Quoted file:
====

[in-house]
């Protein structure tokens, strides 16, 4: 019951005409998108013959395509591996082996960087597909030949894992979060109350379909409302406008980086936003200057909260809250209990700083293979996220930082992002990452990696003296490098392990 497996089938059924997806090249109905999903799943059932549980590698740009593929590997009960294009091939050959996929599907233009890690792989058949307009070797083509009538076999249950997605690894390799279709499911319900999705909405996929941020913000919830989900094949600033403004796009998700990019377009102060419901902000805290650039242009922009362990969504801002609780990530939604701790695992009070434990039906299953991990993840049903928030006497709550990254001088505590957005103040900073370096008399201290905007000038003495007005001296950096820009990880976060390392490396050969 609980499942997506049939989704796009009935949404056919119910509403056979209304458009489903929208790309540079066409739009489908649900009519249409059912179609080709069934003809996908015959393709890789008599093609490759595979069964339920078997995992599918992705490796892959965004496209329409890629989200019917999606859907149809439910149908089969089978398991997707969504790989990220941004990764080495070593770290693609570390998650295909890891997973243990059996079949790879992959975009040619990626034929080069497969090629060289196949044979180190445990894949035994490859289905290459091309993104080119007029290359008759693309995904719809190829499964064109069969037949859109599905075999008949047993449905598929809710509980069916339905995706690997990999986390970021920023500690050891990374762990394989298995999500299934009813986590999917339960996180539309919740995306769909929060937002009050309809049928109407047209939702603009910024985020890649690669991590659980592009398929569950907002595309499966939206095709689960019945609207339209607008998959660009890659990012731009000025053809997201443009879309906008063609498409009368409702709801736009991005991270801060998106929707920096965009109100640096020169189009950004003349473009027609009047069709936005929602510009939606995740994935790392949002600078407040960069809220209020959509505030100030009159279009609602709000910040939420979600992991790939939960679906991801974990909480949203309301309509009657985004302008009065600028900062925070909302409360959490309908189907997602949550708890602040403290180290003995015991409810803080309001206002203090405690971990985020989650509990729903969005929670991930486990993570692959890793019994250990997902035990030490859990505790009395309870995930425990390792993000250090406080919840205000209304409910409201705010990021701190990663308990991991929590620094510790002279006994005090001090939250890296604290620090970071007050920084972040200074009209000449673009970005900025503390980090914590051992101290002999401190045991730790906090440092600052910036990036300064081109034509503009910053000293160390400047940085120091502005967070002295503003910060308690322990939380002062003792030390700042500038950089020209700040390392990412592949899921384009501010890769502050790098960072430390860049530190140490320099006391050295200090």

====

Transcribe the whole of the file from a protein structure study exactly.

[in-house]
């Protein structure tokens, strides 16, 4: 019951005409998108013959395509591996082996960087597909030949894992979060109350379909409302406008980086936003200057909260809250209990700083293979996220930082992002990452990696003296490098392990 497996089938059924997806090249109905999903799943059932549980590698740009593929590997009960294009091939050959996929599907233009890690792989058949307009070797083509009538076999249950997605690894390799279709499911319900999705909405996929941020913000919830989900094949600033403004796009998700990019377009102060419901902000805290650039242009922009362990969504801002609780990530939604701790695992009070434990039906299953991990993840049903928030006497709550990254001088505590957005103040900073370096008399201290905007000038003495007005001296950096820009990880976060390392490396050969 609980499942997506049939989704796009009935949404056919119910509403056979209304458009489903929208790309540079066409739009489908649900009519249409059912179609080709069934003809996908015959393709890789008599093609490759595979069964339920078997995992599918992705490796892959965004496209329409890629989200019917999606859907149809439910149908089969089978398991997707969504790989990220941004990764080495070593770290693609570390998650295909890891997973243990059996079949790879992959975009040619990626034929080069497969090629060289196949044979180190445990894949035994490859289905290459091309993104080119007029290359008759693309995904719809190829499964064109069969037949859109599905075999008949047993449905598929809710509980069916339905995706690997990999986390970021920023500690050891990374762990394989298995999500299934009813986590999917339960996180539309919740995306769909929060937002009050309809049928109407047209939702603009910024985020890649690669991590659980592009398929569950907002595309499966939206095709689960019945609207339209607008998959660009890659990012731009000025053809997201443009879309906008063609498409009368409702709801736009991005991270801060998106929707920096965009109100640096020169189009950004003349473009027609009047069709936005929602510009939606995740994935790392949002600078407040960069809220209020959509505030100030009159279009609602709000910040939420979600992991790939939960679906991801974990909480949203309301309509009657985004302008009065600028900062925070909302409360959490309908189907997602949550708890602040403290180290003995015991409810803080309001206002203090405690971990985020989650509990729903969005929670991930486990993570692959890793019994250990997902035990030490859990505790009395309870995930425990390792993000250090406080919840205000209304409910409201705010990021701190990663308990991991929590620094510790002279006994005090001090939250890296604290620090970071007050920084972040200074009209000449673009970005900025503390980090914590051992101290002999401190045991730790906090440092600052910036990036300064081109034509503009910053000293160390400047940085120091502005967070002295503003910060308690322990939380002062003792030390700042500038950089020209700040390392990412592949899921384009501010890769502050790098960072430390860049530190140490320099006391050295200090």